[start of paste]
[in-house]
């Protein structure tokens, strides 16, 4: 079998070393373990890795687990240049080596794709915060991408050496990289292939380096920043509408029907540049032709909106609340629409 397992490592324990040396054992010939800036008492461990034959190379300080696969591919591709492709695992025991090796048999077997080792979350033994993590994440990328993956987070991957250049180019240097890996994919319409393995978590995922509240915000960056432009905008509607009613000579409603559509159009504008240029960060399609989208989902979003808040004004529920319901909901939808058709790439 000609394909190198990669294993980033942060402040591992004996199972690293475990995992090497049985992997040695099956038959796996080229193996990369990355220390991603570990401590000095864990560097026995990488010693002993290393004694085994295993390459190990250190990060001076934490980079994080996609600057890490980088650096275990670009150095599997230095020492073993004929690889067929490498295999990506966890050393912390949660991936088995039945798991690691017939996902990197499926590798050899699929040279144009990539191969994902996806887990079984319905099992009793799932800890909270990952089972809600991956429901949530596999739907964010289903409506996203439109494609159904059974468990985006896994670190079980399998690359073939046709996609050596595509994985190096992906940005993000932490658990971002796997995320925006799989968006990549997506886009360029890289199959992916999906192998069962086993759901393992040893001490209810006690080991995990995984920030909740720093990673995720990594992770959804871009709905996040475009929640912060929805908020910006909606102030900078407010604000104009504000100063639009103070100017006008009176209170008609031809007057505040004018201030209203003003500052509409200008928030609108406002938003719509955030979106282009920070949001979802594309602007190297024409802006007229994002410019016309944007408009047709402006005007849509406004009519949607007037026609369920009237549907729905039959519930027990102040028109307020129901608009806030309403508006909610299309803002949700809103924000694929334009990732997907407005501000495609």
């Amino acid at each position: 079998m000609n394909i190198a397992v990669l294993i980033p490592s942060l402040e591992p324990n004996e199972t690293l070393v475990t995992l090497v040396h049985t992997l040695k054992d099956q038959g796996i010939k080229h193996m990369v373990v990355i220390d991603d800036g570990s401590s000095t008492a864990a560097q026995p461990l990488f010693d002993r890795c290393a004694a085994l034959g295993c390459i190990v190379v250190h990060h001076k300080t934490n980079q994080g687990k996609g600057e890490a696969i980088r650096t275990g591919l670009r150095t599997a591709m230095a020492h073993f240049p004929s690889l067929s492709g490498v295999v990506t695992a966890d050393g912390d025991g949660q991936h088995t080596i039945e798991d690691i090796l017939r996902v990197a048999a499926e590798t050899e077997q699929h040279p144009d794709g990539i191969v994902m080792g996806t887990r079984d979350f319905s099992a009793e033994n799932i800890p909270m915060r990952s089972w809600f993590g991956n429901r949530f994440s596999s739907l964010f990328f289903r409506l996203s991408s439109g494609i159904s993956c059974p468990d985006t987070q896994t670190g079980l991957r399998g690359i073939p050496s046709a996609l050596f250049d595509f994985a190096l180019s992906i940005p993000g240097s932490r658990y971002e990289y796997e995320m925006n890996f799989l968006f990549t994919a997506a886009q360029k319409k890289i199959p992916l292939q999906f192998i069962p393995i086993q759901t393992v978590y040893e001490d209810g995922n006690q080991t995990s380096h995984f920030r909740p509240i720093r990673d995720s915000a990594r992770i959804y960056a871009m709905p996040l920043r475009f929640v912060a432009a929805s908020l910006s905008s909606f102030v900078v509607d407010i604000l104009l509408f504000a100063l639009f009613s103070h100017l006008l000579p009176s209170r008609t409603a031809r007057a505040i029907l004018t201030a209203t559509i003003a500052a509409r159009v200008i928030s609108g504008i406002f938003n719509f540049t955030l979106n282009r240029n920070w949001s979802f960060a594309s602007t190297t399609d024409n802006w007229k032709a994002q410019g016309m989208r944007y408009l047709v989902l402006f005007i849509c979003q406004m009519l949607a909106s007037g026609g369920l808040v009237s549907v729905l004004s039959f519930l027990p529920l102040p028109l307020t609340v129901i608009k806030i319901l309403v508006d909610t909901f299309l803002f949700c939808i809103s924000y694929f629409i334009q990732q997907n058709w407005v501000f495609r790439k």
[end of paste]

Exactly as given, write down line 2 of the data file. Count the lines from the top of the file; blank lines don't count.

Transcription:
């Protein structure tokens, strides 16, 4: 079998070393373990890795687990240049080596794709915060991408050496990289292939380096920043509408029907540049032709909106609340629409 397992490592324990040396054992010939800036008492461990034959190379300080696969591919591709492709695992025991090796048999077997080792979350033994993590994440990328993956987070991957250049180019240097890996994919319409393995978590995922509240915000960056432009905008509607009613000579409603559509159009504008240029960060399609989208989902979003808040004004529920319901909901939808058709790439 000609394909190198990669294993980033942060402040591992004996199972690293475990995992090497049985992997040695099956038959796996080229193996990369990355220390991603570990401590000095864990560097026995990488010693002993290393004694085994295993390459190990250190990060001076934490980079994080996609600057890490980088650096275990670009150095599997230095020492073993004929690889067929490498295999990506966890050393912390949660991936088995039945798991690691017939996902990197499926590798050899699929040279144009990539191969994902996806887990079984319905099992009793799932800890909270990952089972809600991956429901949530596999739907964010289903409506996203439109494609159904059974468990985006896994670190079980399998690359073939046709996609050596595509994985190096992906940005993000932490658990971002796997995320925006799989968006990549997506886009360029890289199959992916999906192998069962086993759901393992040893001490209810006690080991995990995984920030909740720093990673995720990594992770959804871009709905996040475009929640912060929805908020910006909606102030900078407010604000104009504000100063639009103070100017006008009176209170008609031809007057505040004018201030209203003003500052509409200008928030609108406002938003719509955030979106282009920070949001979802594309602007190297024409802006007229994002410019016309944007408009047709402006005007849509406004009519949607007037026609369920009237549907729905039959519930027990102040028109307020129901608009806030309403508006909610299309803002949700809103924000694929334009990732997907407005501000495609």